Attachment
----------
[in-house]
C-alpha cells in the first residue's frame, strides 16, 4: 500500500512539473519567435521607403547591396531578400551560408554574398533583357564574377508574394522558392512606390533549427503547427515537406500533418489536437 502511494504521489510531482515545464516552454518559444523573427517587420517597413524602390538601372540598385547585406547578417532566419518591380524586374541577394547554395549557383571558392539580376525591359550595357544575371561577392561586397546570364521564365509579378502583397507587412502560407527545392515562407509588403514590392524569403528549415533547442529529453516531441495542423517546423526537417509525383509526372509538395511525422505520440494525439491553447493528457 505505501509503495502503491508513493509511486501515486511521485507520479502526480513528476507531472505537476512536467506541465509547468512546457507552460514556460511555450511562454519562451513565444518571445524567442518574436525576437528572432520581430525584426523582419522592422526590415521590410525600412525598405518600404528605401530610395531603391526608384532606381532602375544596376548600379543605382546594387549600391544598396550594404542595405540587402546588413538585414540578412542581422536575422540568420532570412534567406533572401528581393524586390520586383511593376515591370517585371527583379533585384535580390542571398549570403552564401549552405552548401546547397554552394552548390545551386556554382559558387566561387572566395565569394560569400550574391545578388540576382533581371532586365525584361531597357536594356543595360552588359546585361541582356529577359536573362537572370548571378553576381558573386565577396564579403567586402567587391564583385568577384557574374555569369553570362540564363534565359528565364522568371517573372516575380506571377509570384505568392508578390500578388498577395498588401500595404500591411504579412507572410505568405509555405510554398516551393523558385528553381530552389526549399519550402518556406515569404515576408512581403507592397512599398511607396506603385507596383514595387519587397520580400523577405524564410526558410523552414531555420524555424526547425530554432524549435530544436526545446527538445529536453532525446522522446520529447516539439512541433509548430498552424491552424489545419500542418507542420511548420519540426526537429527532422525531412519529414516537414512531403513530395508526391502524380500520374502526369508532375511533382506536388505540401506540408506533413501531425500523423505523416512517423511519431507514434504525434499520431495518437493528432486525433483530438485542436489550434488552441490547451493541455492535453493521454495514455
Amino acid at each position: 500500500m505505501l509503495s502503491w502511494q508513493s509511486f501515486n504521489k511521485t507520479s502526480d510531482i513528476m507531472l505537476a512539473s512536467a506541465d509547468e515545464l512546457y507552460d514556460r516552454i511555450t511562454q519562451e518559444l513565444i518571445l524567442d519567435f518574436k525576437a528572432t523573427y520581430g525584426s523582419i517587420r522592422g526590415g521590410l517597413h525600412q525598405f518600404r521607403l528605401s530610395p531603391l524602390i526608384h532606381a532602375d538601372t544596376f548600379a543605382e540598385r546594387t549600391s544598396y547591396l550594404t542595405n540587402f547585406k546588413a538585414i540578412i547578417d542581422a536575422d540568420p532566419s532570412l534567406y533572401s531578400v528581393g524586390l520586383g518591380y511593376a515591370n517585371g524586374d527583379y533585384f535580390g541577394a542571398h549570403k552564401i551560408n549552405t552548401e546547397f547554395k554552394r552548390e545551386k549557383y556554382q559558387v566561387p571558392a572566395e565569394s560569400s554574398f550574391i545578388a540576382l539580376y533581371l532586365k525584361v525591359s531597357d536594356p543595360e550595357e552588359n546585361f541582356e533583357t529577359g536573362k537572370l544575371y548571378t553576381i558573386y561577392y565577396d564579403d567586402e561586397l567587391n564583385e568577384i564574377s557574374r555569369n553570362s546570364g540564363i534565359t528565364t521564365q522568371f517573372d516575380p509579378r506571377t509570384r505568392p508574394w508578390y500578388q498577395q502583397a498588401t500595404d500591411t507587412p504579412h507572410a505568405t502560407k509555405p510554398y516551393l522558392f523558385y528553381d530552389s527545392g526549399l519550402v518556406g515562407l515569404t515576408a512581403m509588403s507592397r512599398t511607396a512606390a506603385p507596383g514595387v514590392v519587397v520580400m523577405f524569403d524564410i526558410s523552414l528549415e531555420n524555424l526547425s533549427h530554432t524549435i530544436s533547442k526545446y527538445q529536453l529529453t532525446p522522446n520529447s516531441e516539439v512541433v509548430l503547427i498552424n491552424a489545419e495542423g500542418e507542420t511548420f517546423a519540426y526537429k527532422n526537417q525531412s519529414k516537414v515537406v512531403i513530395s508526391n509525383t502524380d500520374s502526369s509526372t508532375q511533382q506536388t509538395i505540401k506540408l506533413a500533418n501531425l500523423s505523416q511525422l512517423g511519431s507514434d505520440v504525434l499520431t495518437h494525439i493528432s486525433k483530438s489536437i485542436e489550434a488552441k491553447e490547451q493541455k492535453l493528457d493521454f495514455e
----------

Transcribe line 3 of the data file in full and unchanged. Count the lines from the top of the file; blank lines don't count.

Amino acid at each position: 500500500m505505501l509503495s502503491w502511494q508513493s509511486f501515486n504521489k511521485t507520479s502526480d510531482i513528476m507531472l505537476a512539473s512536467a506541465d509547468e515545464l512546457y507552460d514556460r516552454i511555450t511562454q519562451e518559444l513565444i518571445l524567442d519567435f518574436k525576437a528572432t523573427y520581430g525584426s523582419i517587420r522592422g526590415g521590410l517597413h525600412q525598405f518600404r521607403l528605401s530610395p531603391l524602390i526608384h532606381a532602375d538601372t544596376f548600379a543605382e540598385r546594387t549600391s544598396y547591396l550594404t542595405n540587402f547585406k546588413a538585414i540578412i547578417d542581422a536575422d540568420p532566419s532570412l534567406y533572401s531578400v528581393g524586390l520586383g518591380y511593376a515591370n517585371g524586374d527583379y533585384f535580390g541577394a542571398h549570403k552564401i551560408n549552405t552548401e546547397f547554395k554552394r552548390e545551386k549557383y556554382q559558387v566561387p571558392a572566395e565569394s560569400s554574398f550574391i545578388a540576382l539580376y533581371l532586365k525584361v525591359s531597357d536594356p543595360e550595357e552588359n546585361f541582356e533583357t529577359g536573362k537572370l544575371y548571378t553576381i558573386y561577392y565577396d564579403d567586402e561586397l567587391n564583385e568577384i564574377s557574374r555569369n553570362s546570364g540564363i534565359t528565364t521564365q522568371f517573372d516575380p509579378r506571377t509570384r505568392p508574394w508578390y500578388q498577395q502583397a498588401t500595404d500591411t507587412p504579412h507572410a505568405t502560407k509555405p510554398y516551393l522558392f523558385y528553381d530552389s527545392g526549399l519550402v518556406g515562407l515569404t515576408a512581403m509588403s507592397r512599398t511607396a512606390a506603385p507596383g514595387v514590392v519587397v520580400m523577405f524569403d524564410i526558410s523552414l528549415e531555420n524555424l526547425s533549427h530554432t524549435i530544436s533547442k526545446y527538445q529536453l529529453t532525446p522522446n520529447s516531441e516539439v512541433v509548430l503547427i498552424n491552424a489545419e495542423g500542418e507542420t511548420f517546423a519540426y526537429k527532422n526537417q525531412s519529414k516537414v515537406v512531403i513530395s508526391n509525383t502524380d500520374s502526369s509526372t508532375q511533382q506536388t509538395i505540401k506540408l506533413a500533418n501531425l500523423s505523416q511525422l512517423g511519431s507514434d505520440v504525434l499520431t495518437h494525439i493528432s486525433k483530438s489536437i485542436e489550434a488552441k491553447e490547451q493541455k492535453l493528457d493521454f495514455e